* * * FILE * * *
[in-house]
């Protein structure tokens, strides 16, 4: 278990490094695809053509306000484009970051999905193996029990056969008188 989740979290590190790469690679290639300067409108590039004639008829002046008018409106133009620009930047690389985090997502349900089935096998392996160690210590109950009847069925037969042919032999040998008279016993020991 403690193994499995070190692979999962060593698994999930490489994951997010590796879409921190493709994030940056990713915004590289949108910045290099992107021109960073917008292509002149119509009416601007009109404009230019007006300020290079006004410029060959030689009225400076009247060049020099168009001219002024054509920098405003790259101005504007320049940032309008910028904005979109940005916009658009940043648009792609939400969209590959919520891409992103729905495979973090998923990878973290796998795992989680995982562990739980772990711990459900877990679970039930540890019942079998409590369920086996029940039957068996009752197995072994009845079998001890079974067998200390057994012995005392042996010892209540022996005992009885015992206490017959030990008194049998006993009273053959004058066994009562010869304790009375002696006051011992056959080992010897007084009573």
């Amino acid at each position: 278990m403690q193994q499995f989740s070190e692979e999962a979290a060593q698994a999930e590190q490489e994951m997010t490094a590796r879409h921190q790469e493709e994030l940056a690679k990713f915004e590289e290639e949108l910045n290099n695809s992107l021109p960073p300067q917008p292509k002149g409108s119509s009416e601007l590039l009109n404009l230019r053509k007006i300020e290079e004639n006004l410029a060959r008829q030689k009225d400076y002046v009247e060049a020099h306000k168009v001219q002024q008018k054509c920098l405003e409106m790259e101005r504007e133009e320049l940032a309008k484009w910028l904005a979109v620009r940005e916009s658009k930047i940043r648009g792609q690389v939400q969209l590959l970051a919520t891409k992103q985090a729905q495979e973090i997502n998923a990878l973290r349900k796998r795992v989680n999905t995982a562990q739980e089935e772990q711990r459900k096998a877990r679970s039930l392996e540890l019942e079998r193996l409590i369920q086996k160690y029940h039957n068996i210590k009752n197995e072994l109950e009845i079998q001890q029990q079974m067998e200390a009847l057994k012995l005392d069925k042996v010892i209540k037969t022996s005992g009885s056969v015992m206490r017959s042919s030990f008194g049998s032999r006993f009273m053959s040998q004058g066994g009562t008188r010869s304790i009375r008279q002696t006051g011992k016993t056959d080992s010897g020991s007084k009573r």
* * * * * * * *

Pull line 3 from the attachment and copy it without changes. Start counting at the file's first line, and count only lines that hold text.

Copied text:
């Amino acid at each position: 278990m403690q193994q499995f989740s070190e692979e999962a979290a060593q698994a999930e590190q490489e994951m997010t490094a590796r879409h921190q790469e493709e994030l940056a690679k990713f915004e590289e290639e949108l910045n290099n695809s992107l021109p960073p300067q917008p292509k002149g409108s119509s009416e601007l590039l009109n404009l230019r053509k007006i300020e290079e004639n006004l410029a060959r008829q030689k009225d400076y002046v009247e060049a020099h306000k168009v001219q002024q008018k054509c920098l405003e409106m790259e101005r504007e133009e320049l940032a309008k484009w910028l904005a979109v620009r940005e916009s658009k930047i940043r648009g792609q690389v939400q969209l590959l970051a919520t891409k992103q985090a729905q495979e973090i997502n998923a990878l973290r349900k796998r795992v989680n999905t995982a562990q739980e089935e772990q711990r459900k096998a877990r679970s039930l392996e540890l019942e079998r193996l409590i369920q086996k160690y029940h039957n068996i210590k009752n197995e072994l109950e009845i079998q001890q029990q079974m067998e200390a009847l057994k012995l005392d069925k042996v010892i209540k037969t022996s005992g009885s056969v015992m206490r017959s042919s030990f008194g049998s032999r006993f009273m053959s040998q004058g066994g009562t008188r010869s304790i009375r008279q002696t006051g011992k016993t056959d080992s010897g020991s007084k009573r």